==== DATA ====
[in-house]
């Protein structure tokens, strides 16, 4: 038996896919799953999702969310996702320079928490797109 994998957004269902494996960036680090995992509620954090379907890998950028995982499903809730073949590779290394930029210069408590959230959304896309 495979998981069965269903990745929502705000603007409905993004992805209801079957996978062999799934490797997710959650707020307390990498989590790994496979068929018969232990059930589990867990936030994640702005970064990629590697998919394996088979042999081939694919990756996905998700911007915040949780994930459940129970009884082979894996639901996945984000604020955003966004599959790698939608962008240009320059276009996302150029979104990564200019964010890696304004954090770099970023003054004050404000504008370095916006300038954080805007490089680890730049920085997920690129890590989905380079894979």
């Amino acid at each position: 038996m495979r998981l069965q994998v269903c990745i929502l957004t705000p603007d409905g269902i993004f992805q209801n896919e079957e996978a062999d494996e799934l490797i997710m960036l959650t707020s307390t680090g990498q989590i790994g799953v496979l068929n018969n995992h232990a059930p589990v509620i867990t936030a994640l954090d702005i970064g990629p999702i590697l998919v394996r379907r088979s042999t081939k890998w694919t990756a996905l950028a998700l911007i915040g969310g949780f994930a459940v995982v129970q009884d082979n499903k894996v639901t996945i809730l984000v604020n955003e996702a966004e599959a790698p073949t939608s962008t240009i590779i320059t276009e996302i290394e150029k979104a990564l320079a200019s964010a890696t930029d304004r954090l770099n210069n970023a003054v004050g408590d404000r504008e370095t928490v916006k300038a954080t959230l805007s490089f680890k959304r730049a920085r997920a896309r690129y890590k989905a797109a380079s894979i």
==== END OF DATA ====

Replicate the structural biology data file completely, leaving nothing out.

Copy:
[in-house]
């Protein structure tokens, strides 16, 4: 038996896919799953999702969310996702320079928490797109 994998957004269902494996960036680090995992509620954090379907890998950028995982499903809730073949590779290394930029210069408590959230959304896309 495979998981069965269903990745929502705000603007409905993004992805209801079957996978062999799934490797997710959650707020307390990498989590790994496979068929018969232990059930589990867990936030994640702005970064990629590697998919394996088979042999081939694919990756996905998700911007915040949780994930459940129970009884082979894996639901996945984000604020955003966004599959790698939608962008240009320059276009996302150029979104990564200019964010890696304004954090770099970023003054004050404000504008370095916006300038954080805007490089680890730049920085997920690129890590989905380079894979």
């Amino acid at each position: 038996m495979r998981l069965q994998v269903c990745i929502l957004t705000p603007d409905g269902i993004f992805q209801n896919e079957e996978a062999d494996e799934l490797i997710m960036l959650t707020s307390t680090g990498q989590i790994g799953v496979l068929n018969n995992h232990a059930p589990v509620i867990t936030a994640l954090d702005i970064g990629p999702i590697l998919v394996r379907r088979s042999t081939k890998w694919t990756a996905l950028a998700l911007i915040g969310g949780f994930a459940v995982v129970q009884d082979n499903k894996v639901t996945i809730l984000v604020n955003e996702a966004e599959a790698p073949t939608s962008t240009i590779i320059t276009e996302i290394e150029k979104a990564l320079a200019s964010a890696t930029d304004r954090l770099n210069n970023a003054v004050g408590d404000r504008e370095t928490v916006k300038a954080t959230l805007s490089f680890k959304r730049a920085r997920a896309r690129y890590k989905a797109a380079s894979i």